Knight Inlet’s Glendale River estuary is our normal viewing area for grizzly bears in the spring. The salmon have not arrived so one of the main source of food in the protein rich sedge grass which grows at the river mouth. Mother grizzly bears and cubs, in this case by their size they are last years cubs, come to the area for the sedge grass. At lower tides when the beach is exposed they turn over rocks for the high protein food of crabs, clams, barnacles, amphipods and other tiny invertebrates. These grizzlies remain in the area until the salmon arrive in August and then move up the river and we follow them to the viewing stands on the river.
This is not an uncommon pose to a black bear or even for a grizzly bear. Bears are on the beach in the spring because plant food is relatively scarce during spring and bears will continue to loose weight until well into June. Plant foods make up the majority of a bear’s diet (sometimes, as much as 90%). The black bears are kept from the salmon rivers by the grizzly bears so the beaches remain one of their main sources of protein all year. I believe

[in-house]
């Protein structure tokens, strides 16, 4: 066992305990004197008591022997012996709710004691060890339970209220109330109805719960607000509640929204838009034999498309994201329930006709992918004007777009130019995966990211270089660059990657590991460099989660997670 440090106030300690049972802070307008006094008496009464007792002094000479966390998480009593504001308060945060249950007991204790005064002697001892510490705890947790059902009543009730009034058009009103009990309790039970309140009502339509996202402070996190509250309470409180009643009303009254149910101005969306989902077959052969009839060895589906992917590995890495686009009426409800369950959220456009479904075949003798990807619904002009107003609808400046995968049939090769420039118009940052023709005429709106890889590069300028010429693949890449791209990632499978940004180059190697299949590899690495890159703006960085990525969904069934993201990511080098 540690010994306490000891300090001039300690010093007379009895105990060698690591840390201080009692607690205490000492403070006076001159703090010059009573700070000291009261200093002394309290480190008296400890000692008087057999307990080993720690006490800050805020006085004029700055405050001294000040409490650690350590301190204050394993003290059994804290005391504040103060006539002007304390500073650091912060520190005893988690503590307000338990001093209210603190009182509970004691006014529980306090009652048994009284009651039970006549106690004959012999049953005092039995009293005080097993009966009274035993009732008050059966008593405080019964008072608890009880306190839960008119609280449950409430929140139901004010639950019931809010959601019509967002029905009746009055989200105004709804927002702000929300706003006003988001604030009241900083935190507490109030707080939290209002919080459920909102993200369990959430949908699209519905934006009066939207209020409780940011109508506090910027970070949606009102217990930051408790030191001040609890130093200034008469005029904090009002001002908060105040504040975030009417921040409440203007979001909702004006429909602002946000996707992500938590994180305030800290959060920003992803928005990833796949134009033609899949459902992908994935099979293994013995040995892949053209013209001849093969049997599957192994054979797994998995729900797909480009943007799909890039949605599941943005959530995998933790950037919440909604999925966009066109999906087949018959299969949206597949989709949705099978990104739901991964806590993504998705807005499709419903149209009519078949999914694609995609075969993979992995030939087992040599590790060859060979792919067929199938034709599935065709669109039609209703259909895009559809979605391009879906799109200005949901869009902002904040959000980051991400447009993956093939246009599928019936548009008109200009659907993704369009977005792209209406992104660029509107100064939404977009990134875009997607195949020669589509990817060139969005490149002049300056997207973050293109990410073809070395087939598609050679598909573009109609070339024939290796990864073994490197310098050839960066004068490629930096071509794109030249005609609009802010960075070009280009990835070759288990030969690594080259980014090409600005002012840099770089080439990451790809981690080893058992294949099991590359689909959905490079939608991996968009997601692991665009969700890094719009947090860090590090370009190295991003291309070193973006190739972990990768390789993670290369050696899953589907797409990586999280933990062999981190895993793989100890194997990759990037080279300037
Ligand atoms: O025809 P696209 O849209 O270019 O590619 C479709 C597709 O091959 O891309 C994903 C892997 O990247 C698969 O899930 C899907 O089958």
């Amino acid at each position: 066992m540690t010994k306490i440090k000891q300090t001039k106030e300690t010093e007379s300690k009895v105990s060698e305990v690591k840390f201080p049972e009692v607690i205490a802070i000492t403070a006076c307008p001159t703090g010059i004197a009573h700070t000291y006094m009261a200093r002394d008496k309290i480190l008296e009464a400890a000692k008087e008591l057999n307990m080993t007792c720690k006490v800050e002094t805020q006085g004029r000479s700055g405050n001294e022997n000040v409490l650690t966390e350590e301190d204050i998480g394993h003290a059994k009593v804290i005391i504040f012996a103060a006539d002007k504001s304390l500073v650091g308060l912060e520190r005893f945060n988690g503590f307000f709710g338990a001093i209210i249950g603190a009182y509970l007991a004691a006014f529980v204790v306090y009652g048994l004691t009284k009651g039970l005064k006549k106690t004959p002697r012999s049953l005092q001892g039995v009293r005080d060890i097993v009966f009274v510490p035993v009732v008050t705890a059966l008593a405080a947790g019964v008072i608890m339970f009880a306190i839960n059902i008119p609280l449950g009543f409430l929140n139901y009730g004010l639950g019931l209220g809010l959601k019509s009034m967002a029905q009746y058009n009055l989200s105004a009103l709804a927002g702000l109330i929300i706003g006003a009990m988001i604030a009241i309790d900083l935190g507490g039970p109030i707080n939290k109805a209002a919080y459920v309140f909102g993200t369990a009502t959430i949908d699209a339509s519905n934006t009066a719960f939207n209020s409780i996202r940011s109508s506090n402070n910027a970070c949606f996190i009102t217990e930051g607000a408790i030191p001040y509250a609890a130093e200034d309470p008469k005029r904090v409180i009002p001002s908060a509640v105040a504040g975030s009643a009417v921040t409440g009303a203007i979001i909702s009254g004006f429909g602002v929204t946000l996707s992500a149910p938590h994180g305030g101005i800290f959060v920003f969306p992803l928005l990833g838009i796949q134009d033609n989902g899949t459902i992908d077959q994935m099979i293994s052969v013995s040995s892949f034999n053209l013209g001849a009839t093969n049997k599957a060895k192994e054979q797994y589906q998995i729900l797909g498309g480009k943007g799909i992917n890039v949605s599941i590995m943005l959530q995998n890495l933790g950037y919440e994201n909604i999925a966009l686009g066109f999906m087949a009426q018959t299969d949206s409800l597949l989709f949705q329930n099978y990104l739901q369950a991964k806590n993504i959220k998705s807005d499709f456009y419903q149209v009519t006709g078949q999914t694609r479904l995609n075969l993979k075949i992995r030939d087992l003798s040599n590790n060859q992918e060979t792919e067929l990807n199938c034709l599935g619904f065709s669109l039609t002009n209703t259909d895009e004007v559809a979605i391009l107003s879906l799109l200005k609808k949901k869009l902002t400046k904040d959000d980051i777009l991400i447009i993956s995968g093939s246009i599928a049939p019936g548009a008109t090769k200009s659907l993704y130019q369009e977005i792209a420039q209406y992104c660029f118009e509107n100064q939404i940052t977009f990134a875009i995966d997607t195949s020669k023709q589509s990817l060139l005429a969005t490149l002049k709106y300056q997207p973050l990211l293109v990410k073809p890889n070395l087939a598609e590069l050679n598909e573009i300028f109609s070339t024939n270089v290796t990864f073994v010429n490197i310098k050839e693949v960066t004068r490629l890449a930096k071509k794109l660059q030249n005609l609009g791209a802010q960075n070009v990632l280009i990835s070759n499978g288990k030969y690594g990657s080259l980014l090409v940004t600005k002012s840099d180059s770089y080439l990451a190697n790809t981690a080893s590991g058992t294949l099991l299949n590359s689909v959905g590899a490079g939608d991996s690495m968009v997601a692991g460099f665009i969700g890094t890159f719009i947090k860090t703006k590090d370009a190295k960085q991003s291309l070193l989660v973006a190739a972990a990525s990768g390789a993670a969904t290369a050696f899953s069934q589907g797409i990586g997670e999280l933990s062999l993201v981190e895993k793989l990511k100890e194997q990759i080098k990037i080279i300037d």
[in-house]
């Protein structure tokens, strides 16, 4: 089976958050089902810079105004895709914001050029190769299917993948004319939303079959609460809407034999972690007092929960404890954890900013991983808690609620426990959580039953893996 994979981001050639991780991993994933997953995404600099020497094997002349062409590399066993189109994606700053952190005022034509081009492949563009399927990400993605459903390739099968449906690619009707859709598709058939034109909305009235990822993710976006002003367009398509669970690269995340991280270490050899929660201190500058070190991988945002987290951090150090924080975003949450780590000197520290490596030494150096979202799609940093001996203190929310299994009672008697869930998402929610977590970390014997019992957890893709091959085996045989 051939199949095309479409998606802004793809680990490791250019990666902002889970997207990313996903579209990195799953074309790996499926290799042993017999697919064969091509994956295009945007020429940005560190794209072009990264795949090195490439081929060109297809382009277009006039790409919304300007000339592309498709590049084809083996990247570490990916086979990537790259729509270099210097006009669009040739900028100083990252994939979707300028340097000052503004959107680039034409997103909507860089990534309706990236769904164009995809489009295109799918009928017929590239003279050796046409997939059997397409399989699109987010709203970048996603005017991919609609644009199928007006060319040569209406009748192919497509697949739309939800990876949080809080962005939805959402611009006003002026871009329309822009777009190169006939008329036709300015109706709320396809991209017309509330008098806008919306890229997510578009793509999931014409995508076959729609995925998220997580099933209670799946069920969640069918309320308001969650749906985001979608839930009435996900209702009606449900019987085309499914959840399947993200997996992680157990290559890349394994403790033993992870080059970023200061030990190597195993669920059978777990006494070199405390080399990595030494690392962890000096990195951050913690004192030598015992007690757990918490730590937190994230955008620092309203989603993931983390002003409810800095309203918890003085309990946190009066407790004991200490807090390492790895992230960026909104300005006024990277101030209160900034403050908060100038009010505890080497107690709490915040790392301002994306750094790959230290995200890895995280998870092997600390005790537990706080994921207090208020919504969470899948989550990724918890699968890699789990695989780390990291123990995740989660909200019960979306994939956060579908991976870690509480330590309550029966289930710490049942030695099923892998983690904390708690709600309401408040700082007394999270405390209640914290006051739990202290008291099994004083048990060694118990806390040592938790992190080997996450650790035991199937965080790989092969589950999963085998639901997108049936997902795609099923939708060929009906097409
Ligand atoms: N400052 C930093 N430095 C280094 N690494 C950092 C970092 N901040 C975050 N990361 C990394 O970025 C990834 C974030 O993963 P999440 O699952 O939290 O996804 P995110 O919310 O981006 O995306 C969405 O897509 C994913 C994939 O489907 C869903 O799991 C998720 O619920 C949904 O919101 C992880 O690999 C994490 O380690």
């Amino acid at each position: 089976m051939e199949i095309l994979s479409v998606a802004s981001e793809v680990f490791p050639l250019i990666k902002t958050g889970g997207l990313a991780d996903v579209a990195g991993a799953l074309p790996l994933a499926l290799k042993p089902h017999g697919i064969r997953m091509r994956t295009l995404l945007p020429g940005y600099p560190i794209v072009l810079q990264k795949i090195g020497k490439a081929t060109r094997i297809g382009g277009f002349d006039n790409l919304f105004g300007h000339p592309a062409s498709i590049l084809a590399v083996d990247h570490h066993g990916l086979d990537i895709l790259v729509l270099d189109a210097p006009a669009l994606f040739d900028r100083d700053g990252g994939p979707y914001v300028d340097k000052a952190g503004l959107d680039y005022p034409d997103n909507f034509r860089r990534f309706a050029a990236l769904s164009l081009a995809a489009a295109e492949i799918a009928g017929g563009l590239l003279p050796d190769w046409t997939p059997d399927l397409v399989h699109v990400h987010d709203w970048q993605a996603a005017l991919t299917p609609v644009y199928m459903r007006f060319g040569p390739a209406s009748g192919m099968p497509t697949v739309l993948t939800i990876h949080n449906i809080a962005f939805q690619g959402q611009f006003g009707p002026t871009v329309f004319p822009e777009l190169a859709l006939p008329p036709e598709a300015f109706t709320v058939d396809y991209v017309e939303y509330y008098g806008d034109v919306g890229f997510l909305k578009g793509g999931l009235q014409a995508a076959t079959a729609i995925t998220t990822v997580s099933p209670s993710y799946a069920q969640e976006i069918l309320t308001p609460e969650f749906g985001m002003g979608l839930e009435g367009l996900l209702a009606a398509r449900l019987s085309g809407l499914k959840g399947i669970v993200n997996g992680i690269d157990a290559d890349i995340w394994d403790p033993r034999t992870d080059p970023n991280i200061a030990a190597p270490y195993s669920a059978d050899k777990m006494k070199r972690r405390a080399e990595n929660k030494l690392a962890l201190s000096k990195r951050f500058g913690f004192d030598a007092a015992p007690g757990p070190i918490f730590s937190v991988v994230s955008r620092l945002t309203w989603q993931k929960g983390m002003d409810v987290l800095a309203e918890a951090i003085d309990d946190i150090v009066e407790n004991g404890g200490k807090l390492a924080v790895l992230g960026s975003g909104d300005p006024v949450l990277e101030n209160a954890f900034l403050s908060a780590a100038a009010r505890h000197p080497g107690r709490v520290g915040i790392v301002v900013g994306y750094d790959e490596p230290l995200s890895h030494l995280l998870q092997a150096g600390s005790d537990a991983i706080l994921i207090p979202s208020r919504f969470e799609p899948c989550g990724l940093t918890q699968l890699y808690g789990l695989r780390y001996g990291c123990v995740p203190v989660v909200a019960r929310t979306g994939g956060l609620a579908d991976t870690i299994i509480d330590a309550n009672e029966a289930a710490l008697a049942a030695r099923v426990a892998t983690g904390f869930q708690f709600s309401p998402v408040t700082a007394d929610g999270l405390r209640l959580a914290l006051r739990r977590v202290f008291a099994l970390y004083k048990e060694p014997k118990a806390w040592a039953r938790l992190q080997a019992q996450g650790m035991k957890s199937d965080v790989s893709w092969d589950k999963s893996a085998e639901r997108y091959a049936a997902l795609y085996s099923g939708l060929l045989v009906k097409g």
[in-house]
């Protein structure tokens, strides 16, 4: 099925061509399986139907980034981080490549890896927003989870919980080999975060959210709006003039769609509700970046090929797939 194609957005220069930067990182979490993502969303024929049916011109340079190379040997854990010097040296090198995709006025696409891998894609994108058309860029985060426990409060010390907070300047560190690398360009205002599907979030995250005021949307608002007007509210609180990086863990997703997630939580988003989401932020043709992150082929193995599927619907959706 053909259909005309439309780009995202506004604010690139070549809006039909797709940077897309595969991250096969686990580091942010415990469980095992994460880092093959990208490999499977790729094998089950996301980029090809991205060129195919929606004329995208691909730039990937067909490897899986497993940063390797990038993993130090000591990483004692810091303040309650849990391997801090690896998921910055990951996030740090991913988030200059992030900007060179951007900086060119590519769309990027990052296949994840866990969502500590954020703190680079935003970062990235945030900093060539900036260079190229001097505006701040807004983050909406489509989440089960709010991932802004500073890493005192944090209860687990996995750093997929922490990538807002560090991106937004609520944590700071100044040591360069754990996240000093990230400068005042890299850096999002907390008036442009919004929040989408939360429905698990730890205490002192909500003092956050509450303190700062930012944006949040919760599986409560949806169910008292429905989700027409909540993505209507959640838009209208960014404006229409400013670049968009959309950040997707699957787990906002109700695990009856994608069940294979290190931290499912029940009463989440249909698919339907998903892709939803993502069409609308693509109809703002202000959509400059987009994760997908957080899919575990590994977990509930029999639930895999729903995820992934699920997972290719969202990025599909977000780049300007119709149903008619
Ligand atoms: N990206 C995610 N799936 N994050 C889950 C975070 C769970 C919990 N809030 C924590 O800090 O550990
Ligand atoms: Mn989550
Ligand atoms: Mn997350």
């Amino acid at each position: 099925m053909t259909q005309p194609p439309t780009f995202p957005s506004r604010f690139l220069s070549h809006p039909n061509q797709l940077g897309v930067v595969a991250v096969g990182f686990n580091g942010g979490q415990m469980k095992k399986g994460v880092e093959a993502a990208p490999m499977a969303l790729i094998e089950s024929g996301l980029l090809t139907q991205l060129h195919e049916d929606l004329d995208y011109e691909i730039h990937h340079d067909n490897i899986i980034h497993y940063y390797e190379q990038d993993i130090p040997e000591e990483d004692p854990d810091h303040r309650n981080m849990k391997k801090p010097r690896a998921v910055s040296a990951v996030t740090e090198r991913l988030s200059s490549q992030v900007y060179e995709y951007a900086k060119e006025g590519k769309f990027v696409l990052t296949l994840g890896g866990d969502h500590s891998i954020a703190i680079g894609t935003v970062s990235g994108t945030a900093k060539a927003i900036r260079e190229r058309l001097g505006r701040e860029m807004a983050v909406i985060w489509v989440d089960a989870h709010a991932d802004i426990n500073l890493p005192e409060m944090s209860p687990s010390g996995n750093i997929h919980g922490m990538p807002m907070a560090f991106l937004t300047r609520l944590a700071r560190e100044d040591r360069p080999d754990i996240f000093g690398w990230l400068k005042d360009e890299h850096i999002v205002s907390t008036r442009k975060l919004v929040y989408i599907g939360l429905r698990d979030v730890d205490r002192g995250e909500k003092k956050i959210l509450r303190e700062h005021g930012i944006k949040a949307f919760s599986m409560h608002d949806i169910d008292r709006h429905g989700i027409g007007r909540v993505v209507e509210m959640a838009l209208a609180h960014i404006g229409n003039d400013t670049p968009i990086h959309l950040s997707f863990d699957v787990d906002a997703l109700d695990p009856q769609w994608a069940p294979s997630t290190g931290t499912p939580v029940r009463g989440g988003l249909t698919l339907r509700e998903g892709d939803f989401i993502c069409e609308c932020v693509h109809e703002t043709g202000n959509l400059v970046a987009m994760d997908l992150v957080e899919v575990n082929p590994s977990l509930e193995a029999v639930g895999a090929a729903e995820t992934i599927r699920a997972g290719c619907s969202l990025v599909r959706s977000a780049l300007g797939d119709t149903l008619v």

this “back to us pose” is because the beach slopes down to the water line and it is easier to roll rocks downhill.
Pacific white-sided dolphins are only one of the many mammals often viewed on the whale watching day. Dolphins tend to travel in pods of several hundred the largest pod I have come across was between fifteen hundred and two thousand. This was in the late fall and they appeared to be heading out of the area. The pods we encounter in the summer are playful and come to our boats out of curiosity. In this case we were stationary as the dolphins were following another of our boats. At other times they will pass beneath our bow while we move along side a large pod.